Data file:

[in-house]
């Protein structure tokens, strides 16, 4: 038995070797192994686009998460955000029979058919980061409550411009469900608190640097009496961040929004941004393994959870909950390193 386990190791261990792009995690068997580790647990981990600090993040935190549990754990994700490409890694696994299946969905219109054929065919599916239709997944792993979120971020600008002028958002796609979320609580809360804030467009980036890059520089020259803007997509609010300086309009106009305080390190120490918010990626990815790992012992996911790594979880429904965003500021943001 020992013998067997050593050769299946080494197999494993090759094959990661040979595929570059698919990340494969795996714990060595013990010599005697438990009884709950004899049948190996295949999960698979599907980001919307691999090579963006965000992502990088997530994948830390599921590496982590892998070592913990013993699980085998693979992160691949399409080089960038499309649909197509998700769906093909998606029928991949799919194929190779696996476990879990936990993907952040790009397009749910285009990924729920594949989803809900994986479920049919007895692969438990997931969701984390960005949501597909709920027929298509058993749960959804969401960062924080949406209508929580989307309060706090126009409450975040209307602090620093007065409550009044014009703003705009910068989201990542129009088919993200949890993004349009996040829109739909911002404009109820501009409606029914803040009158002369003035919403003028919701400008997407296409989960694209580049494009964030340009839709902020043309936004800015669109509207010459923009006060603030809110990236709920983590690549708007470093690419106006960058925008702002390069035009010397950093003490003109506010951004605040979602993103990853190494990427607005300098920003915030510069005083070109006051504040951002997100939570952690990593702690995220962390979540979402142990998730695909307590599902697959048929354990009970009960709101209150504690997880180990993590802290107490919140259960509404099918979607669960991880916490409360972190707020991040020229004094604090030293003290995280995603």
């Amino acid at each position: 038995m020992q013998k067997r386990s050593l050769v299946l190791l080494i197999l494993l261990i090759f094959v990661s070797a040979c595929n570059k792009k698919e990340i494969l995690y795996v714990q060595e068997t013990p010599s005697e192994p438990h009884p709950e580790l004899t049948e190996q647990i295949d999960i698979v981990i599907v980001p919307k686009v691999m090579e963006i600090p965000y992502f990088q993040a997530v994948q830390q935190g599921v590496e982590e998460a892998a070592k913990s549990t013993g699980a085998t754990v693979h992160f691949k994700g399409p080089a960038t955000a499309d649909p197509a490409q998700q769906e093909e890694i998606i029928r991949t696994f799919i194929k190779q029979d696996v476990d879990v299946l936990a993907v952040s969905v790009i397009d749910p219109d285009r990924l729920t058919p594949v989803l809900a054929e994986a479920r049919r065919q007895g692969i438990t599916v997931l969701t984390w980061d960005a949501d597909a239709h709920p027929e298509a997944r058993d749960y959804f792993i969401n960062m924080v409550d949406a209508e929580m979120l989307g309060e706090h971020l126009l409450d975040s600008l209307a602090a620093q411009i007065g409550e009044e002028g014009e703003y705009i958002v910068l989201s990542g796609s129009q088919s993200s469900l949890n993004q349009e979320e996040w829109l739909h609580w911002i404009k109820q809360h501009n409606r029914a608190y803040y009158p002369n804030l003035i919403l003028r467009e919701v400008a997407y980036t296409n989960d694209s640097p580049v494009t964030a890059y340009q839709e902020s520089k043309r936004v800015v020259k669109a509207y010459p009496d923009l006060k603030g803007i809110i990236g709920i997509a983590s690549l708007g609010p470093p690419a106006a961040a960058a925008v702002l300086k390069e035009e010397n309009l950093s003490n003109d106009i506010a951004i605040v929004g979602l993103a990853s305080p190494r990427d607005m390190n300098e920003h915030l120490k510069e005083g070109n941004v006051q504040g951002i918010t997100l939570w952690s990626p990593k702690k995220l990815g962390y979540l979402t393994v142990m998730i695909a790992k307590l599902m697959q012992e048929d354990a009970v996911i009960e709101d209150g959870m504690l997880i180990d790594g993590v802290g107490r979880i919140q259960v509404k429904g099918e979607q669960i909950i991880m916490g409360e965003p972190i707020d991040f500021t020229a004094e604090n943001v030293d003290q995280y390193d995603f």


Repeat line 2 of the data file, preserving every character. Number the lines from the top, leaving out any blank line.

């Protein structure tokens, strides 16, 4: 038995070797192994686009998460955000029979058919980061409550411009469900608190640097009496961040929004941004393994959870909950390193 386990190791261990792009995690068997580790647990981990600090993040935190549990754990994700490409890694696994299946969905219109054929065919599916239709997944792993979120971020600008002028958002796609979320609580809360804030467009980036890059520089020259803007997509609010300086309009106009305080390190120490918010990626990815790992012992996911790594979880429904965003500021943001 020992013998067997050593050769299946080494197999494993090759094959990661040979595929570059698919990340494969795996714990060595013990010599005697438990009884709950004899049948190996295949999960698979599907980001919307691999090579963006965000992502990088997530994948830390599921590496982590892998070592913990013993699980085998693979992160691949399409080089960038499309649909197509998700769906093909998606029928991949799919194929190779696996476990879990936990993907952040790009397009749910285009990924729920594949989803809900994986479920049919007895692969438990997931969701984390960005949501597909709920027929298509058993749960959804969401960062924080949406209508929580989307309060706090126009409450975040209307602090620093007065409550009044014009703003705009910068989201990542129009088919993200949890993004349009996040829109739909911002404009109820501009409606029914803040009158002369003035919403003028919701400008997407296409989960694209580049494009964030340009839709902020043309936004800015669109509207010459923009006060603030809110990236709920983590690549708007470093690419106006960058925008702002390069035009010397950093003490003109506010951004605040979602993103990853190494990427607005300098920003915030510069005083070109006051504040951002997100939570952690990593702690995220962390979540979402142990998730695909307590599902697959048929354990009970009960709101209150504690997880180990993590802290107490919140259960509404099918979607669960991880916490409360972190707020991040020229004094604090030293003290995280995603």